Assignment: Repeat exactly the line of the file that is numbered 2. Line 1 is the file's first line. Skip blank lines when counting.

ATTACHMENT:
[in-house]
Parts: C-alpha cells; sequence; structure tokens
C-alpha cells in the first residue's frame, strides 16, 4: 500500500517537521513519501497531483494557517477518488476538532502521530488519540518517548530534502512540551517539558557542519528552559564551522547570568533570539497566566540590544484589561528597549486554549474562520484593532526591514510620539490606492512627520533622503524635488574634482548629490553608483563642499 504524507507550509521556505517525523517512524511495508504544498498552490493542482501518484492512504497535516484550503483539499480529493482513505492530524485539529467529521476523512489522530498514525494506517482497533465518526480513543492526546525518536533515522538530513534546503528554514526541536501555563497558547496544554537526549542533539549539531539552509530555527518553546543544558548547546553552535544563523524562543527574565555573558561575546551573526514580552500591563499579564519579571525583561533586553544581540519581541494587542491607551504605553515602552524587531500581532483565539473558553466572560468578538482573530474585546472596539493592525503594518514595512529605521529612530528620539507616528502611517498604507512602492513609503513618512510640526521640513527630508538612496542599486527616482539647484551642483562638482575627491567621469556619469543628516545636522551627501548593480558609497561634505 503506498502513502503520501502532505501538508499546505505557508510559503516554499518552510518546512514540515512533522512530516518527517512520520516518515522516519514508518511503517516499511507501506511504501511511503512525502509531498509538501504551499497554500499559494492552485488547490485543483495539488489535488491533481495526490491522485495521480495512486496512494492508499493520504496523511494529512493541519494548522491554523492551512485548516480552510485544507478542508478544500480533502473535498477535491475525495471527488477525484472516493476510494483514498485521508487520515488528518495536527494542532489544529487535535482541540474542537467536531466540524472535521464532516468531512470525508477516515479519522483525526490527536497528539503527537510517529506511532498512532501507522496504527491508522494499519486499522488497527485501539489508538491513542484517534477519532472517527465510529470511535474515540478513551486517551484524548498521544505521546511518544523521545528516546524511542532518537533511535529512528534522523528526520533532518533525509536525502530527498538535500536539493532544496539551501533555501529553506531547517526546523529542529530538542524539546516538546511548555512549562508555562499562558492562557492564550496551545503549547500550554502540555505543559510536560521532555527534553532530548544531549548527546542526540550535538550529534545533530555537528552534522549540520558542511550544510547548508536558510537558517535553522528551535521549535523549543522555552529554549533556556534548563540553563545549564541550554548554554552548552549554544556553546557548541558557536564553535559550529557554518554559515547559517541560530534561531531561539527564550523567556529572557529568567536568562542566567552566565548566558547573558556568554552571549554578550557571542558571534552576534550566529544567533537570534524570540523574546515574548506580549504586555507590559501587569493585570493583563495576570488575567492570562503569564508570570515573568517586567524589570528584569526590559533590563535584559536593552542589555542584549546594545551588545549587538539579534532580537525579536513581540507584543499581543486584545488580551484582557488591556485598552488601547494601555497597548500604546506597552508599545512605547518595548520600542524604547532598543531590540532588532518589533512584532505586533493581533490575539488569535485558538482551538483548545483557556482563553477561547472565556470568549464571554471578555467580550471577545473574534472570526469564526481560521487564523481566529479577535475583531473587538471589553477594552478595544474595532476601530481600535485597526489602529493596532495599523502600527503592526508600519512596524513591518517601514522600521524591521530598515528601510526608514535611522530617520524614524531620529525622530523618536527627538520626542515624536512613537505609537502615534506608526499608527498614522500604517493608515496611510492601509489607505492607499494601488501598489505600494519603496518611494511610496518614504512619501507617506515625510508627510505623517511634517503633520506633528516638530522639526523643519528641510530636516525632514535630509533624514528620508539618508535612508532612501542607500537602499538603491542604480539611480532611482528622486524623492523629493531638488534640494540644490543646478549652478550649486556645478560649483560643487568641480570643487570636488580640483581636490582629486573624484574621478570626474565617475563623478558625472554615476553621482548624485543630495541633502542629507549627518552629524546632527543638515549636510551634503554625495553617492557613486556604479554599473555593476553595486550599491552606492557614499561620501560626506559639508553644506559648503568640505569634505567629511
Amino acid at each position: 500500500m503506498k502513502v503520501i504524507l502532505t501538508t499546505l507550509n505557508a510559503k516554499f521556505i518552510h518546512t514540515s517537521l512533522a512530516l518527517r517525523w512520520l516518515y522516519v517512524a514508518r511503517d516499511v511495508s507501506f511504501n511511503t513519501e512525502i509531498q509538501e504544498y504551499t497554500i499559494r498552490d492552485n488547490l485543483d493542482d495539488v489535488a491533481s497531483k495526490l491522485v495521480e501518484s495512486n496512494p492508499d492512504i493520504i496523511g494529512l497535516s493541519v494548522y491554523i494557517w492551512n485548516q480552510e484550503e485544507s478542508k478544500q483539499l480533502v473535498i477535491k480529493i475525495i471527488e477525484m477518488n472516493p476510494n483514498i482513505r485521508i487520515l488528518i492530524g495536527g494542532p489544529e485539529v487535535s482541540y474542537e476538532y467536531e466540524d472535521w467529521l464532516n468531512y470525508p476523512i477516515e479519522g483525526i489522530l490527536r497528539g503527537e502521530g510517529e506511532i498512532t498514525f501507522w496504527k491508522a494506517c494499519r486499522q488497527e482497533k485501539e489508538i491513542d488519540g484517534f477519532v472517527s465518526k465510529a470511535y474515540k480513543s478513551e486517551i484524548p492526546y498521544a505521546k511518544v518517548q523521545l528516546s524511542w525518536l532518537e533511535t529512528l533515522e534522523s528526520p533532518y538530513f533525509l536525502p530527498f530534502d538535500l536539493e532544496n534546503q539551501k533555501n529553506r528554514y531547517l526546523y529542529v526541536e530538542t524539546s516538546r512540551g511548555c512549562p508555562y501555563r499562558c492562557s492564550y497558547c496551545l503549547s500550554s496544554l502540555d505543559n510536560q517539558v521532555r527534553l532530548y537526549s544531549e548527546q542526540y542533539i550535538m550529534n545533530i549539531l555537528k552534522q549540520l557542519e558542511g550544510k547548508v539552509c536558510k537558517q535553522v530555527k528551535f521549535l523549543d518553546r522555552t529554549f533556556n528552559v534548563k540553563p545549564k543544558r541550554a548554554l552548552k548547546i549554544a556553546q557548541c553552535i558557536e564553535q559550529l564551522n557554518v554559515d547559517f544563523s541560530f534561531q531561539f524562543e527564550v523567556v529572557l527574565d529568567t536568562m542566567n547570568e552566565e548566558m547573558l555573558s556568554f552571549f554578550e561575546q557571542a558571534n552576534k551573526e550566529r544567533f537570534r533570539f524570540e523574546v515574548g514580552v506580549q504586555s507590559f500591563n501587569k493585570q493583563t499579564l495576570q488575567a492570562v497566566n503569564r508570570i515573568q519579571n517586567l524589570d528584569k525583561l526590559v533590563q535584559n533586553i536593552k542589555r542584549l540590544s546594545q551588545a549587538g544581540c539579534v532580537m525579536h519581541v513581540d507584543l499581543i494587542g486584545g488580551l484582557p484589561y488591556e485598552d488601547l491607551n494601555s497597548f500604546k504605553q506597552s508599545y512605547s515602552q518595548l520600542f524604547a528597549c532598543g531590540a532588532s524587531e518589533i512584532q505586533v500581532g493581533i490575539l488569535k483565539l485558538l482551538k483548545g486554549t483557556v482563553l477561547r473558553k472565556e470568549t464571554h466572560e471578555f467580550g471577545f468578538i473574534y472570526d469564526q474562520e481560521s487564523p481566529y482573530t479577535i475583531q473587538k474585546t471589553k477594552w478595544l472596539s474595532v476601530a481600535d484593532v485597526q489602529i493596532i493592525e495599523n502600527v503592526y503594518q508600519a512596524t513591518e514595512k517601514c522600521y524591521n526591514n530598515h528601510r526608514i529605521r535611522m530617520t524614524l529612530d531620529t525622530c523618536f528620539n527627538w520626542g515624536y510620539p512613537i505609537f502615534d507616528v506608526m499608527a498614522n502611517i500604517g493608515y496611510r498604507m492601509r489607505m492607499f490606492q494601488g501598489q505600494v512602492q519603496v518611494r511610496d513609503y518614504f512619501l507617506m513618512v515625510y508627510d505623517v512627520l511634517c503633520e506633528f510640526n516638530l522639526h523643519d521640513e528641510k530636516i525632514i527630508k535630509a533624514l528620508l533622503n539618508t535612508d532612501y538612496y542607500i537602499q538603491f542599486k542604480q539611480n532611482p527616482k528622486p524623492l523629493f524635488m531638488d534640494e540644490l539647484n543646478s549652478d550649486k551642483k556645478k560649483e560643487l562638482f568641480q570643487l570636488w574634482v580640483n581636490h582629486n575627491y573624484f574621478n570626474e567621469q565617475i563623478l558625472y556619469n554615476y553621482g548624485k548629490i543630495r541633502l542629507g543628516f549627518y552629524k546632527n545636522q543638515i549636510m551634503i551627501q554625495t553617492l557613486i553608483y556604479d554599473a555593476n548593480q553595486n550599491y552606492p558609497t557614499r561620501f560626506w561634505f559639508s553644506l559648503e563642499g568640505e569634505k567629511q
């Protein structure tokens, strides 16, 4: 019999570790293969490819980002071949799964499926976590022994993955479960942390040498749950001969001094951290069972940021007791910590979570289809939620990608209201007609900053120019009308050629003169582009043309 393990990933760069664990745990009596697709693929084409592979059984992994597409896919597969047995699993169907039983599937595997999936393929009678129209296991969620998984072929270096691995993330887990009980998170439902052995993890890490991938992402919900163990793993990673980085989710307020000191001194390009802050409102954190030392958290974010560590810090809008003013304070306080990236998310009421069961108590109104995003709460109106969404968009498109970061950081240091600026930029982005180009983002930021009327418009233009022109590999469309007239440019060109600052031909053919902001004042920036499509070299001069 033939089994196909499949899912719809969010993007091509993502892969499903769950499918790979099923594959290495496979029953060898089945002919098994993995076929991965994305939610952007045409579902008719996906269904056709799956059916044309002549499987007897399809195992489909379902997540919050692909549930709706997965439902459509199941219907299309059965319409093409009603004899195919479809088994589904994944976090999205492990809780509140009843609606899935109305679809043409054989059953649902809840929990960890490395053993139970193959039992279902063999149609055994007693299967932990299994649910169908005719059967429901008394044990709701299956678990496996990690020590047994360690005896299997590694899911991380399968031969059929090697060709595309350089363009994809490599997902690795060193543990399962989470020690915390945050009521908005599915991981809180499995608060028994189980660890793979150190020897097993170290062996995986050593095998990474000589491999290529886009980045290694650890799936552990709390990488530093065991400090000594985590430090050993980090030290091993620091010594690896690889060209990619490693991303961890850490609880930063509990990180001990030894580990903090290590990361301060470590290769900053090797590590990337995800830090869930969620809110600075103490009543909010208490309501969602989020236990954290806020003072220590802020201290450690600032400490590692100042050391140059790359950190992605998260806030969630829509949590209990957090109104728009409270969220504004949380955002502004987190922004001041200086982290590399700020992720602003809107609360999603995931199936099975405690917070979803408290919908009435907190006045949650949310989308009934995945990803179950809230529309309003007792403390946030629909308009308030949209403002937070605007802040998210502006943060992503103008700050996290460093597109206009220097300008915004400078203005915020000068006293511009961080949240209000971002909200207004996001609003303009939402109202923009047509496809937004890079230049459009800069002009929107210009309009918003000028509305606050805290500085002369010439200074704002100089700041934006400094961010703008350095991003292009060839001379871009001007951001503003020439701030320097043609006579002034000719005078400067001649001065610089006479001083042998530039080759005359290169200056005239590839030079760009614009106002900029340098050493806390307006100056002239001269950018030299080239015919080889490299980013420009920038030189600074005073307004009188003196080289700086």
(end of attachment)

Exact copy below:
Parts: C-alpha cells; sequence; structure tokens